It happened again.
Charleston. Buffalo. And, on Saturday, Jacksonville.
They aren’t shy. They aren’t scared, and they aren’t ashamed.
And why should they be? After all, they are answering a call.
Those Black people aren’t real Americans. They are lazy, naturally violent and prone to crime. They expect things to be handed to them, and they think we need to be reminded of every historical slight they’ve suffered.
Powerful politicians lay down the beat, and these white men don’t just dance in the dark. They dare to shout where others whisper. They don’t dog whistle; they grab a gun and some Kevlar.
Black people are forever being told to take personal responsibility for the challenges they face. If only more white people would follow the advice some so eagerly dish out.
Didn’t get into that college you’ve been dreaming of attending? Maybe it’s because your academic record and your extracurriculars didn’t match up with what that school sought. Rather than face that painful possibility, it’s easier to blame someone Black.
That job you thought you were going to get went to your Black colleague instead. It can’t possibly be that your colleague is better qualified, harder-working, a better fit. Nah, it’s gotta be affirmative action, reverse racism.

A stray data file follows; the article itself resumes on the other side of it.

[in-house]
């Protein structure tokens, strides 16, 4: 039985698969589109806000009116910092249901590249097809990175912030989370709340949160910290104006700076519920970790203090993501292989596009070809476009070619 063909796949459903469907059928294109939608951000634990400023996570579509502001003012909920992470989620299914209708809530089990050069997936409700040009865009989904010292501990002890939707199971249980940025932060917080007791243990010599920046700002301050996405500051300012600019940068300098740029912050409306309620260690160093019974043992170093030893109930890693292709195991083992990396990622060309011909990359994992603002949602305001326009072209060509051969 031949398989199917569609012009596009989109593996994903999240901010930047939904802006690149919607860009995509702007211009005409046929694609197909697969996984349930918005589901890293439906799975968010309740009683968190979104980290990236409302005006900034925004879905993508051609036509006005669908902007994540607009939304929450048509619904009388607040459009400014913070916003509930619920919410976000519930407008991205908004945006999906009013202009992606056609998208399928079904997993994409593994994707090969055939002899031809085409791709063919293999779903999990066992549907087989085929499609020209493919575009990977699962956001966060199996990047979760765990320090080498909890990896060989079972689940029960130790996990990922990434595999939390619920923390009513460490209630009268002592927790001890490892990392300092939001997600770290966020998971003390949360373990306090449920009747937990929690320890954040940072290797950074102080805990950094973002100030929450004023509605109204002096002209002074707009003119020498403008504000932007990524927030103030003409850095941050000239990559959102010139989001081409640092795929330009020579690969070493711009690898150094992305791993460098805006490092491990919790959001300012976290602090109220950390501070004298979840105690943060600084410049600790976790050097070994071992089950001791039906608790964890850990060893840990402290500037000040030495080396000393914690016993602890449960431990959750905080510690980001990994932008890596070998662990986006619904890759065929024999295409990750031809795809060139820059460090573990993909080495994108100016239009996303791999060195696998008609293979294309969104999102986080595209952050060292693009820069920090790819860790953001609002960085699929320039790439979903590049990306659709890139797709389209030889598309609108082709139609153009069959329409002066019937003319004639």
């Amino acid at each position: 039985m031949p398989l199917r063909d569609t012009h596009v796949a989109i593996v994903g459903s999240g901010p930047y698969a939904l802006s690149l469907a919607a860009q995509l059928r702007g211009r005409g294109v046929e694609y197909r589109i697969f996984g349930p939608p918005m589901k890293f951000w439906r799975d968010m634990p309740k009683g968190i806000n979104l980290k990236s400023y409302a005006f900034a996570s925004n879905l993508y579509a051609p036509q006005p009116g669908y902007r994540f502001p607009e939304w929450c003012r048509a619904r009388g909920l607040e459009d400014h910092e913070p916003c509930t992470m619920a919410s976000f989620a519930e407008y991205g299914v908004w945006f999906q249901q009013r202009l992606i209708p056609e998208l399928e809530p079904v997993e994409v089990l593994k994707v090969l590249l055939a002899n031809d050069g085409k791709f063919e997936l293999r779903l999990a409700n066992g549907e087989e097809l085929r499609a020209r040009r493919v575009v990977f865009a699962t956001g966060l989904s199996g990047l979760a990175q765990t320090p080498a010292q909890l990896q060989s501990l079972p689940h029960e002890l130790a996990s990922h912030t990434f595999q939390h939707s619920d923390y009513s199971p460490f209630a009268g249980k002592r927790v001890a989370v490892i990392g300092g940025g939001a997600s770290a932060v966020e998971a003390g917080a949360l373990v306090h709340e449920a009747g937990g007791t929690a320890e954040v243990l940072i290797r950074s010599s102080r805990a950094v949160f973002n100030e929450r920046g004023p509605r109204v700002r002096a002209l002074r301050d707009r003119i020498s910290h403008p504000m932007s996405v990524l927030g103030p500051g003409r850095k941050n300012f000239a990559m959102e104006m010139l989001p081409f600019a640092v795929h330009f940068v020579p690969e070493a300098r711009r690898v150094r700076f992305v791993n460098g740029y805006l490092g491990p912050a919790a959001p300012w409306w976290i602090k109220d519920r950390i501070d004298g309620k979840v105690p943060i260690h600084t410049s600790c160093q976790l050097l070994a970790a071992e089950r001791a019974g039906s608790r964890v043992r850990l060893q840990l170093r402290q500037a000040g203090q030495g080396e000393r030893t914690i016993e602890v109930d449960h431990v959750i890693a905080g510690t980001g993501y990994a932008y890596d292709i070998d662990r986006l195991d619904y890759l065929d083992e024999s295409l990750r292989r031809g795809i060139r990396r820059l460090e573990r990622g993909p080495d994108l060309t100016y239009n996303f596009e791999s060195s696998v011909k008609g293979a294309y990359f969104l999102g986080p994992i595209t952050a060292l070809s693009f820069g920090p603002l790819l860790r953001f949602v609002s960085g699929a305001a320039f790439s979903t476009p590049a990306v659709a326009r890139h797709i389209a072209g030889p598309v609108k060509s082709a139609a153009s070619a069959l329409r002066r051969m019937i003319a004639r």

Somehow, despite literally centuries of enslavement, segregation and discrimination, Black Americans have not decided that targeted violence against white Americans is the way to go.
Of course, there have been instances of Black-on-white violence where the crime was motivated by race. But the scales aren’t even close to balance.
There is no white equivalent to the National Memorial for Peace and Justice, the Alabama facility that somberly notes the more than 800 counties in the United States where a lynching took place.
Who are the white equivalents to Michael Jenkins and Eddie Parker, the two Mississippi Black men tortured by six white law enforcement officials who claimed membership in a self-described “Goon squad?”
Those six law enforcement officials have pleaded guilty to 16 felonies. They will face a reckoning.
Unfortunately, the same can’t be said of the bigot who pulled the trigger in Jacksonville. He killed himself before he could be arrested, charged and prosecuted.
But in his dying moments, if he had even a second to think before hell claimed him, he might have comforted himself with the certainty that others will follow in his footsteps.
That’s where we are now.
Others like him feel the beat, and they, too, will perform that dance of death.
Wayne Washington is a journalist in Florida
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